"The episode has given a fresh and deep sense for my mind to the saying, Man proposes, and God disposes.”
Georg Ohm discovered a principle that is fundamental to physics. His groundbreaking work with electricity produced “Ohm’s law,” which is taught in every science class today. However, his theory was largely ignored for much of his lifetime.
Ohm was a teacher for many years in mathematics and physics. A gifted student who learned both subjects quickly, Ohm started teaching from a young age. He taught at several different schools, and Ohm knew the subjects so well that he even wrote several books in both areas of study to earn extra money.
Ohm’s law first appeared in 1827 in Ohm’s book, “The Galvanic Circuit Investigated Mathematically.” In this book, Ohm laid the mathematical foundation of his theory. Ohm’s law states that for a given resistance, current is directly proportional to voltage: current goes up if voltage is increased through a circuit whose resistance is fixed, and current goes down if voltage is decreased.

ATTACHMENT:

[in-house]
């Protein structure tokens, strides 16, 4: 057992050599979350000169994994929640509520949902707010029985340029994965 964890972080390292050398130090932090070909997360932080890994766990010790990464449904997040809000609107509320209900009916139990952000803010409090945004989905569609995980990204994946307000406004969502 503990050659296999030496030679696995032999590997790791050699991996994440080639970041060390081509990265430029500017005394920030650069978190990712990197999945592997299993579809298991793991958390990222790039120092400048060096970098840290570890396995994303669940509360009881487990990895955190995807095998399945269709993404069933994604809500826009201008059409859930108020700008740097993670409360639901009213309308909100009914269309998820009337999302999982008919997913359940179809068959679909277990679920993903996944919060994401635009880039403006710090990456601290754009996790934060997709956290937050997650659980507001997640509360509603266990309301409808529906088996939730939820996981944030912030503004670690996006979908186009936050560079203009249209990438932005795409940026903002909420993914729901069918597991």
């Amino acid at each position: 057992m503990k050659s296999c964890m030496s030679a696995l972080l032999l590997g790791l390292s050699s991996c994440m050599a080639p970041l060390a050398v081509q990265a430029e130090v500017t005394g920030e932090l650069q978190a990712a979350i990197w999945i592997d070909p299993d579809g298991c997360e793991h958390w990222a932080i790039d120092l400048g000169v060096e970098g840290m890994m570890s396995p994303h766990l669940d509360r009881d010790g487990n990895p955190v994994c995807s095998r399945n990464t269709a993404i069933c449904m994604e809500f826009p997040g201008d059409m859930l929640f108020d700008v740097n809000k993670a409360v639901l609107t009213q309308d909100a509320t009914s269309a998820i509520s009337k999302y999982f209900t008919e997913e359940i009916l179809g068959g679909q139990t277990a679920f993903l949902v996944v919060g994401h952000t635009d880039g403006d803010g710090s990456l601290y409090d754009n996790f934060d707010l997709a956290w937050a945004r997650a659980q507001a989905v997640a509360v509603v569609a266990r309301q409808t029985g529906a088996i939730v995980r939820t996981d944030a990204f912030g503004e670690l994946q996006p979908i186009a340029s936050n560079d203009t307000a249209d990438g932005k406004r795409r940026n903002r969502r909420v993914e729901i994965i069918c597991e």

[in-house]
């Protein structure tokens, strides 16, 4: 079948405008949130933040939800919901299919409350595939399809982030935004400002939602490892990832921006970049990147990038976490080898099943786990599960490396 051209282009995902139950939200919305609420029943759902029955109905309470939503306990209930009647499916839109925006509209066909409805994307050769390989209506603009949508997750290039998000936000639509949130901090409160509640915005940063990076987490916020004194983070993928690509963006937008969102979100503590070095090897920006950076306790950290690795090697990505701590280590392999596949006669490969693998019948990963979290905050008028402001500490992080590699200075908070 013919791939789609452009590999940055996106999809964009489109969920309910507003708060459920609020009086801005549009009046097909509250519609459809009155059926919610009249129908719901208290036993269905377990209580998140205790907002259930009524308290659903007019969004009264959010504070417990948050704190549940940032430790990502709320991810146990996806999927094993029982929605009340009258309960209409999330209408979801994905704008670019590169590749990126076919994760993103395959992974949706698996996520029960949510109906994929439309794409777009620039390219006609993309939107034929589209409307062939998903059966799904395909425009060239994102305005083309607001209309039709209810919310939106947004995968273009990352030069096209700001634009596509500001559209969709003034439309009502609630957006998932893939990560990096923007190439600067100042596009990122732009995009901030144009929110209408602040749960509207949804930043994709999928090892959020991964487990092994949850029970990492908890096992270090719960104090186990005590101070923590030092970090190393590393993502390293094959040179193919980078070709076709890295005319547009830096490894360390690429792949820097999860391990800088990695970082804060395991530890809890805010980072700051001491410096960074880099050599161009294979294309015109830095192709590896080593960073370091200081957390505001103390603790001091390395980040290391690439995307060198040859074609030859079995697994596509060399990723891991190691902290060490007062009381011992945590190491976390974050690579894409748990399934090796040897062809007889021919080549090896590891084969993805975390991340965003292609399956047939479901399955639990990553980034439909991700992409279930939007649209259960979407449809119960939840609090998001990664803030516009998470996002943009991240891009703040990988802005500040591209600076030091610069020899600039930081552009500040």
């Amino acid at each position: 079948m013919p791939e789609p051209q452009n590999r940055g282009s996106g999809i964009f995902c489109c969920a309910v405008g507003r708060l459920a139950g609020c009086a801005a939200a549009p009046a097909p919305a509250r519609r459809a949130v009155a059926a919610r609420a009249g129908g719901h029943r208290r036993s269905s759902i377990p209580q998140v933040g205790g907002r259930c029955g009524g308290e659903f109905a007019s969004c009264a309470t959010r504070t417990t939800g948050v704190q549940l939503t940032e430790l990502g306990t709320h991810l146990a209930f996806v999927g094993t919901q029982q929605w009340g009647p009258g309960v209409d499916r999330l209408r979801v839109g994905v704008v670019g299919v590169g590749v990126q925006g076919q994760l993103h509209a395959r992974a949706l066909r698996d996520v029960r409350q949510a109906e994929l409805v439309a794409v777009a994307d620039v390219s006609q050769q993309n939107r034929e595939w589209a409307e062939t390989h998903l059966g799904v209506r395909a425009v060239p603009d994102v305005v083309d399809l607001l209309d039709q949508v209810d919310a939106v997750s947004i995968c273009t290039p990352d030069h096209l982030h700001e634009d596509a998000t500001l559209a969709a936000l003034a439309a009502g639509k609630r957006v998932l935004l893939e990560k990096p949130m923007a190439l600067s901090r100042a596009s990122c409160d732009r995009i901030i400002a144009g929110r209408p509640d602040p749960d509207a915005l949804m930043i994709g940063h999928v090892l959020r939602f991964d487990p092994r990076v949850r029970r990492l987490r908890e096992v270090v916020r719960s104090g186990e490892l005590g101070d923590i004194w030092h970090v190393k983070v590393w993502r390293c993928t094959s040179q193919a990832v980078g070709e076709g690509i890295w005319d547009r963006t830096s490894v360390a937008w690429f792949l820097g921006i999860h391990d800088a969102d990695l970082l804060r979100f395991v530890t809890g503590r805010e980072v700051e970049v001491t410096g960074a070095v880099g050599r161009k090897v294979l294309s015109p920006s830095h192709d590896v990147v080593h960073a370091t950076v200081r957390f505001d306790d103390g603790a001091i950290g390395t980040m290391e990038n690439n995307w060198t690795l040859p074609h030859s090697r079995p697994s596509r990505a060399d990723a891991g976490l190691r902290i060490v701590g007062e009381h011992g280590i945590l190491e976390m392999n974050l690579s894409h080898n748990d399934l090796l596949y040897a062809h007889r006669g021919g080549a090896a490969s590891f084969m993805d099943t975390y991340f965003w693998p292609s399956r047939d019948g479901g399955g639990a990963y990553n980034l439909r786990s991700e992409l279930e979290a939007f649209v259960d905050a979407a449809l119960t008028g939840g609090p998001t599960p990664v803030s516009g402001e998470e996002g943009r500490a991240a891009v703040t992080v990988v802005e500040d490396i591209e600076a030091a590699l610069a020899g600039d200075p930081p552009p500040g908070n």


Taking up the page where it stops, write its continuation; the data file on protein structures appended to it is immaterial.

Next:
Ohm's law allows engineers to calculate an unknown voltage, current, or resistance if two of these three quantities are known.
Although today Ohm’s law is one of the most significant principles of electricity, Ohm initially received very little recognition for his work. His principle was finally recognized and accepted in the 1840s. Scientists now call the physical unit measuring electrical resistance the “ohm.”
CENTERED ON CHRIST
Ohm regularly recognized God in his life and in His work. For instance, in the preface of “Molecular Physics,” he stated that he hoped to write a second and third volume “and if God gives me length of days for it, a fourth.”
Additionally, after Ohm’s death, a compilation of Ohm’s family letters were published in a book. The end of the letters were often signed with the expression "Gott befohlen, G S Ohm," meaning "Commended to God.”
The first record of Ohm's law in Georg Simon Ohm's lab book, today at the archives of the Deutsches Museum. Image: Lukas Mezger, CC by SA 4.0
Georg Simon Ohm